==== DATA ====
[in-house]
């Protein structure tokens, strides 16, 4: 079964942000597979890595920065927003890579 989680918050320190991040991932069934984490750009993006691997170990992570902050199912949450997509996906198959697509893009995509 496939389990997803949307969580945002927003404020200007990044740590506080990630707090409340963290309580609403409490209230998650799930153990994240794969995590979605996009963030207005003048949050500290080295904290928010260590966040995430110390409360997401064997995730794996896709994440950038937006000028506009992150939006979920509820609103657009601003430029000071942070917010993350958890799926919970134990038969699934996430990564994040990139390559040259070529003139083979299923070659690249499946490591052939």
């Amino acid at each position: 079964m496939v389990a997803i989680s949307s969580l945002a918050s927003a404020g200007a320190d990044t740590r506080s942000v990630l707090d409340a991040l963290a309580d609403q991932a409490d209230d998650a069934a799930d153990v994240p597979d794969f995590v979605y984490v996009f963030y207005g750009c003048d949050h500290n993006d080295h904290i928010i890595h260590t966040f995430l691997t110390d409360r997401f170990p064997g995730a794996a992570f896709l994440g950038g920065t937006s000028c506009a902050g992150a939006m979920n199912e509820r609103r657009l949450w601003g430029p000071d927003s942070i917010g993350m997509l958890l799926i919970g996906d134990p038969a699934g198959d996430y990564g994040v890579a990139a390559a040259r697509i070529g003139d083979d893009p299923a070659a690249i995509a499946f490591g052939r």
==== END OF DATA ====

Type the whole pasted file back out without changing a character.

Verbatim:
[in-house]
């Protein structure tokens, strides 16, 4: 079964942000597979890595920065927003890579 989680918050320190991040991932069934984490750009993006691997170990992570902050199912949450997509996906198959697509893009995509 496939389990997803949307969580945002927003404020200007990044740590506080990630707090409340963290309580609403409490209230998650799930153990994240794969995590979605996009963030207005003048949050500290080295904290928010260590966040995430110390409360997401064997995730794996896709994440950038937006000028506009992150939006979920509820609103657009601003430029000071942070917010993350958890799926919970134990038969699934996430990564994040990139390559040259070529003139083979299923070659690249499946490591052939």
């Amino acid at each position: 079964m496939v389990a997803i989680s949307s969580l945002a918050s927003a404020g200007a320190d990044t740590r506080s942000v990630l707090d409340a991040l963290a309580d609403q991932a409490d209230d998650a069934a799930d153990v994240p597979d794969f995590v979605y984490v996009f963030y207005g750009c003048d949050h500290n993006d080295h904290i928010i890595h260590t966040f995430l691997t110390d409360r997401f170990p064997g995730a794996a992570f896709l994440g950038g920065t937006s000028c506009a902050g992150a939006m979920n199912e509820r609103r657009l949450w601003g430029p000071d927003s942070i917010g993350m997509l958890l799926i919970g996906d134990p038969a699934g198959d996430y990564g994040v890579a990139a390559a040259r697509i070529g003139d083979d893009p299923a070659a690249i995509a499946f490591g052939r």